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Engineering Seminar: Forensic Determination of Residual Stresses in Fractured Parts

December 4, 2012
Time: 3:30-4:30 PM
Location: TA-3, Bldg. 0207, Room 216, Jemez/Cochiti Conference Rooms (Study Center)

Speaker:  Dr. Michael B. Prime
Advanced Engineering Analysis (W-13)
Los Alamos National Laboratory

Abstract: Residual stresses can be a major contributor, and even sometimes the sole factor, in failures caused by fatigue, brittle fracture, and stress corrosion cracking. This talk will first review residual stresses and their importance to structural integrity.

When a part fractures, the residual stresses are relaxed because of the new free surface. Therefore, it has always been assumed that the residual stresses that contributed to a fracture could not be recovered ex post facto.  Using solid mechanics principles that are fascinating yet conceptually simple, this talk will demonstrate that the stresses can indeed be recovered after a brittle fracture. The technique is applied to a 7050-T74 aluminum alloy forging that spontaneously fractured while it was being cut in two. The results are validated by comparison with neutron diffraction measurements on another section of the same forging.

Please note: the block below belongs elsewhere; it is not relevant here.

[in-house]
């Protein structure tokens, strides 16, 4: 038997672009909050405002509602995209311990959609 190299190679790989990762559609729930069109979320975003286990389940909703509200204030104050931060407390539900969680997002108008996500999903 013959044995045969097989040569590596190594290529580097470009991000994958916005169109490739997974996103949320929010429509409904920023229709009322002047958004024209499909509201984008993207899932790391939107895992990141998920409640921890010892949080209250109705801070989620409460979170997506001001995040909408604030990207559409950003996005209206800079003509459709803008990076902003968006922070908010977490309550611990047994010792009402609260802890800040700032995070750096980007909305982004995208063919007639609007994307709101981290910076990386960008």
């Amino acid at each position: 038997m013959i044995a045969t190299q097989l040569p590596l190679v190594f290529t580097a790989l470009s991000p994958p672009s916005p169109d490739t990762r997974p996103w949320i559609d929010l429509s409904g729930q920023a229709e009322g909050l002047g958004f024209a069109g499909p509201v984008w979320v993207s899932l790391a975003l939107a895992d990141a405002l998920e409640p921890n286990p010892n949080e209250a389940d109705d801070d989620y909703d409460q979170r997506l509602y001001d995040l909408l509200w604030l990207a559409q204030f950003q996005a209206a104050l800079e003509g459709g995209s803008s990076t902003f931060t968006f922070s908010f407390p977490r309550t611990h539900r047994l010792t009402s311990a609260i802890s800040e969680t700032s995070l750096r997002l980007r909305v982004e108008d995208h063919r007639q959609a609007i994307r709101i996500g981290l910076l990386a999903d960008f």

Biography:
  Mike Prime received a Ph.D. in Mechanical Engineering from U.C. Berkeley in 1994. He has worked at Los Alamos National Laboratory as a Research and Development Engineer for over 18 years, where he has received four Distinguished Performance Awards and six Defense Program Awards of Excellence. Mike was the co-designer and co-PI for the Barolo subcritical experiment completed at the Nevada Test Site in 2011. He invented and patented the contour method for measuring residual stress, which is used worldwide and has generated millions of dollars of business for a startup company in California. He co-founded the Residual Stress Summit, served as an Associate Technical Editor for Experimental Mechanics, was named an ASME Fellow in 2010, and received the A.J. Durelli award from the Society for Experimental Mechanics in 2012. In 1993 he set two world records in a Human Powered Vehicle he helped design and build as a student project.

For more information contact the technical host Chuck Farrar, farrar@lanl.gov, 663-5330.

Download announcement here.

Hosted by the National Security Education Center Engineering Institute



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